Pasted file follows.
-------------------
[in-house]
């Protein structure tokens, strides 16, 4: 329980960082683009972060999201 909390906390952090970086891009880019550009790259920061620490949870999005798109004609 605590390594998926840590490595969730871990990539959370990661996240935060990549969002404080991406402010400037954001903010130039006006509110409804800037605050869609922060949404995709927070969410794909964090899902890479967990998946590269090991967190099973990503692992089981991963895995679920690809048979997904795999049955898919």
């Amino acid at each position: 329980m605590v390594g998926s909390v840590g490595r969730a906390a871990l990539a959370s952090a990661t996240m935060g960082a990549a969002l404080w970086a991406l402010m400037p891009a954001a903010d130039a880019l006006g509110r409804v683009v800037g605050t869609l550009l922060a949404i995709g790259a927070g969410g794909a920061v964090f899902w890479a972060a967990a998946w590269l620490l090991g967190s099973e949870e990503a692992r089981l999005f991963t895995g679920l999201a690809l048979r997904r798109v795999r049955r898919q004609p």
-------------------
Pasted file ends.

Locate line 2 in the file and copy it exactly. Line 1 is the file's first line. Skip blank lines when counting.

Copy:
């Protein structure tokens, strides 16, 4: 329980960082683009972060999201 909390906390952090970086891009880019550009790259920061620490949870999005798109004609 605590390594998926840590490595969730871990990539959370990661996240935060990549969002404080991406402010400037954001903010130039006006509110409804800037605050869609922060949404995709927070969410794909964090899902890479967990998946590269090991967190099973990503692992089981991963895995679920690809048979997904795999049955898919």